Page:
Tyndall's difficulty, 'that from these [atomic] physical tremors things so utterly incongruous with them as sensation, thought, and emotion can be derived,' could not be resolved in terms of nineteenth century physics, physiology or philosophy. But Tyndall was not too satisfied with nineteenth century atoms and molecules. 'Those who framed these definitions of matter,' he remarked in his Belfast lecture, 'were but partial students. They were not biologists, but mathematicians, whose labours referred only to such accidents and properties of matter as could be expressed in their formulae. Their science was mechanical science, not the science of life. With matter in its wholeness they never dealt; and, denuded by their imperfect definitions, "the gentle mother of all" becomes the object of her children's dread. Let us reverently, but honestly, look the question in the face. Divorced from matter, where is life? Whatever our faith may say, our knowledge shows them to be indissolubly joined .... By a necessity engendered and justified by science I cross the boundary of the experimental evidence [this mode of procedure was not invented in Belfast, Tyndall notes parenthetically], and discern in that Matter which we, in our ignorance of its latent powers, and notwithstanding our professed reverence for its Creator, have hitherto covered with opprobrium, the promise and potency of all terrestrial Life.' And later, in replying to criticisms leveled against this lecture by Martineau, 'the Power whom Goethe does not dare to name, and whom Gassendi and Clerk Maxwell present to us under the guise of a "Manufacturer" of atoms, turns out annually, for England and Wales alone, a quarter of a million of new souls. Taken in connection with the dictum of Mr. Carlyle, that this annual increment to our population are "mostly fools," but little profit to the human heart seems derivable from this mode of regarding the Divine operations.' The alternative view is that the human egg, as 'matter,' when fertilized in the womb develops in nine months all the marvelous organs of the newborn child. 'Matter I define as that mysterious thing by which all this is accomplished. How it came to have this power is a question on which I never ventured an opinion. If, then Matter starts as "a beggar," it is in my view, because the Jacobs of theology have deprived it of its birthright. Mr. Martineau need fear no disenchantment. Theories of evolution go but a short way towards the explanation of this mystery; the ages, let us hope, will at length give us a Poet competent to deal with it aright .... I look, however, forward to the time when the strength, insight, and elevation which now visit us in mere hints and glimpses, during moments "of clearness and vigour," shall be the stable and permanent possession of purer and mightier minds than ours -- purer and mightier, partly because of their deeper knowledge of matter and their more faithful conformity to its laws.'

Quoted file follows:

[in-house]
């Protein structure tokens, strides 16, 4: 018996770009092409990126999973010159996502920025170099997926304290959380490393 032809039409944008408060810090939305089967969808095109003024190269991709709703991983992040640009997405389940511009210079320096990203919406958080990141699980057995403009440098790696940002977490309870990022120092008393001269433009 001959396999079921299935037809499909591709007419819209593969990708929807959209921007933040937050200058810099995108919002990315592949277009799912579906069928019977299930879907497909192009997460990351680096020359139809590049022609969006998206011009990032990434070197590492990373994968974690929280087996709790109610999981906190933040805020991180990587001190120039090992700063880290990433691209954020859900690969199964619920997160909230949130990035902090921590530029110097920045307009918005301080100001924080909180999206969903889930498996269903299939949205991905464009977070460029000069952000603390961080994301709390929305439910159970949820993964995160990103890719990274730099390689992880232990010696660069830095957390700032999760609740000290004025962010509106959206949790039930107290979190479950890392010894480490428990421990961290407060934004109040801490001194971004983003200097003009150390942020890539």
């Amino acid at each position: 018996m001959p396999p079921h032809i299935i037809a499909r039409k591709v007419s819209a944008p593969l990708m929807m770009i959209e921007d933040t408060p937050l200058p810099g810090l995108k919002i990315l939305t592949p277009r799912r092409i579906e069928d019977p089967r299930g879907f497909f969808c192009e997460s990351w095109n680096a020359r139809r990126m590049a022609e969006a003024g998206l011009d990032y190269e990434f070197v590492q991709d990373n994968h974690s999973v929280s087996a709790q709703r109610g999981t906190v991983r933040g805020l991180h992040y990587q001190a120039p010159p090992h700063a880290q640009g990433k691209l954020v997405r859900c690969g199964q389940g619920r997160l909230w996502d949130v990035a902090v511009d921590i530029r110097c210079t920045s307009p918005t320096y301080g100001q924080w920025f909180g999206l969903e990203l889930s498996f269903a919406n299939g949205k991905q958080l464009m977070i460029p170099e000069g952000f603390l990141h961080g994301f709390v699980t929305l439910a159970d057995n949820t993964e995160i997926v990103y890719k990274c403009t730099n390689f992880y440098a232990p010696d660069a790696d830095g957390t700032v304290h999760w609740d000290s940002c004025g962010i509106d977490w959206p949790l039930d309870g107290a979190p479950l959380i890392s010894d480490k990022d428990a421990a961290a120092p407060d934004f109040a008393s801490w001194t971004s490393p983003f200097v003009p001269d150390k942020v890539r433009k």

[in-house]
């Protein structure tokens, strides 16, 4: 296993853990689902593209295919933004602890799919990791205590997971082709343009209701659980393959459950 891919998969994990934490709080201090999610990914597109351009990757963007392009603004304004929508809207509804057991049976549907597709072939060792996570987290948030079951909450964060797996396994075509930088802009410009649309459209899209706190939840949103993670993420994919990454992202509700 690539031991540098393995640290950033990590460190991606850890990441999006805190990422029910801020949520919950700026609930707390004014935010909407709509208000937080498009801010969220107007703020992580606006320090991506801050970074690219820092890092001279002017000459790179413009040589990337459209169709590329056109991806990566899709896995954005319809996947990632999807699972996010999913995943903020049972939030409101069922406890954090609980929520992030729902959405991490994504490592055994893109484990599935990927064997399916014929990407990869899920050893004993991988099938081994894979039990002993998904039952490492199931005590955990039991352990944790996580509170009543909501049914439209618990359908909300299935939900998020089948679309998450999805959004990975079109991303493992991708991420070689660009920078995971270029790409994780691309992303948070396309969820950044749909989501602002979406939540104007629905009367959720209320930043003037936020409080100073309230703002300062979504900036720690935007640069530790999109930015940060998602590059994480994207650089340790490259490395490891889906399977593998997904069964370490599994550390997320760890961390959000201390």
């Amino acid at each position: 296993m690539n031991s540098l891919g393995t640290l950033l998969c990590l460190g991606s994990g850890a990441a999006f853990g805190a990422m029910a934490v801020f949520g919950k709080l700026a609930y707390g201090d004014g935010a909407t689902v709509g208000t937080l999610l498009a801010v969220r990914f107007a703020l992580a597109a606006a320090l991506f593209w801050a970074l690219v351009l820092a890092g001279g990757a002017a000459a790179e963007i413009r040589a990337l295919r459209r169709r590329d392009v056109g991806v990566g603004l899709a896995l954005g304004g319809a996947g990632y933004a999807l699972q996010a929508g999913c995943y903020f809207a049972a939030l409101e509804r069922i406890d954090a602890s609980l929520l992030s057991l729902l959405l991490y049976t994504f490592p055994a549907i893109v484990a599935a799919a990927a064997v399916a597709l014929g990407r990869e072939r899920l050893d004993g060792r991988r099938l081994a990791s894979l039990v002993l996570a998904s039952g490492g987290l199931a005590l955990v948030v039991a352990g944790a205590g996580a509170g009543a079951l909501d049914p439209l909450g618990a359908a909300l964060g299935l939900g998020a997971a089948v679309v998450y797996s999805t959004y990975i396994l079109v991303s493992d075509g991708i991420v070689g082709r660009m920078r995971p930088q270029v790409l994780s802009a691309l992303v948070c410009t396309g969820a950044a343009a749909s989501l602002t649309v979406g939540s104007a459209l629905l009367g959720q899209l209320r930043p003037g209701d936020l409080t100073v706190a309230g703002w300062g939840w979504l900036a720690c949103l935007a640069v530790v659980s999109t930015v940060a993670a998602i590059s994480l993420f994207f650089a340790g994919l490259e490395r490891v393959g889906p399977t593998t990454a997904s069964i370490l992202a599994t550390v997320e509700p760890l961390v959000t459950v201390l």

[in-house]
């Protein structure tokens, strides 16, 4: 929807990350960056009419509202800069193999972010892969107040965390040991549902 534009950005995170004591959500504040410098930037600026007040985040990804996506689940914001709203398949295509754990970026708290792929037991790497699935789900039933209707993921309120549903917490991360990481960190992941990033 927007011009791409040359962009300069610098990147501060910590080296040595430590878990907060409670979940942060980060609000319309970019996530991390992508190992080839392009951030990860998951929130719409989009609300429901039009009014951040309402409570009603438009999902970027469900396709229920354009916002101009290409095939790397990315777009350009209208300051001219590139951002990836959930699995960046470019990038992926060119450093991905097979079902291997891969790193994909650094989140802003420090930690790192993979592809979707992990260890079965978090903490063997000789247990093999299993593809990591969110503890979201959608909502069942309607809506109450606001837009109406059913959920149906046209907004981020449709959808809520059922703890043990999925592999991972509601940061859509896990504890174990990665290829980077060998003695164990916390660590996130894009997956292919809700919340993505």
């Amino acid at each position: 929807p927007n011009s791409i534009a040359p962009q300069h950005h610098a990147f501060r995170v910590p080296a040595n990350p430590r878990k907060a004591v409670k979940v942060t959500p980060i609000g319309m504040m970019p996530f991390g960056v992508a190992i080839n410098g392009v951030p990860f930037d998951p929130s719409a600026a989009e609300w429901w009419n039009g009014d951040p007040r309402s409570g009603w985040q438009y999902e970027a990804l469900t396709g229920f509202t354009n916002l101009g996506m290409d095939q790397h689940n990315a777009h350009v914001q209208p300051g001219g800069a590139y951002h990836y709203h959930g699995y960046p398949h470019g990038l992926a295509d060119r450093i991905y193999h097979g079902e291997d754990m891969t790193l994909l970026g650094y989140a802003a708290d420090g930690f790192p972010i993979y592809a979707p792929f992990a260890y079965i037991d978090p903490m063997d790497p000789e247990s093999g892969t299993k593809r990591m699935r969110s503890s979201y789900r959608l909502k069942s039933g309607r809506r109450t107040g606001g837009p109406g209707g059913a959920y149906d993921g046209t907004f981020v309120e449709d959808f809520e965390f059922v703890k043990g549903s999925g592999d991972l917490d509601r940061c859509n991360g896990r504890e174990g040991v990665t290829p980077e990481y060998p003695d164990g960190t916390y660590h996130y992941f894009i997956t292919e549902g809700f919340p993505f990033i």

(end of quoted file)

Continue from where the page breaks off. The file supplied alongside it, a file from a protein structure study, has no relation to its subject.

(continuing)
'Definitions,' said Holyoake, 'grow as the horizon of experience expands. They are not inventions, but descriptions of the state of a question.' Consciousness or mind could be only roughly defined in the nineteenth century, but the state of the question had been succinctly pointed a hundred years before by Bishop Butler who, clearly seeing that the best arguments in favor of the immateriality of the mind applied with equal force to brutes and men, boldly embraced the whole animal world in his scheme of immortality. He would have nought to do with a theory of the human mind that could not encompass all other sentient creatures.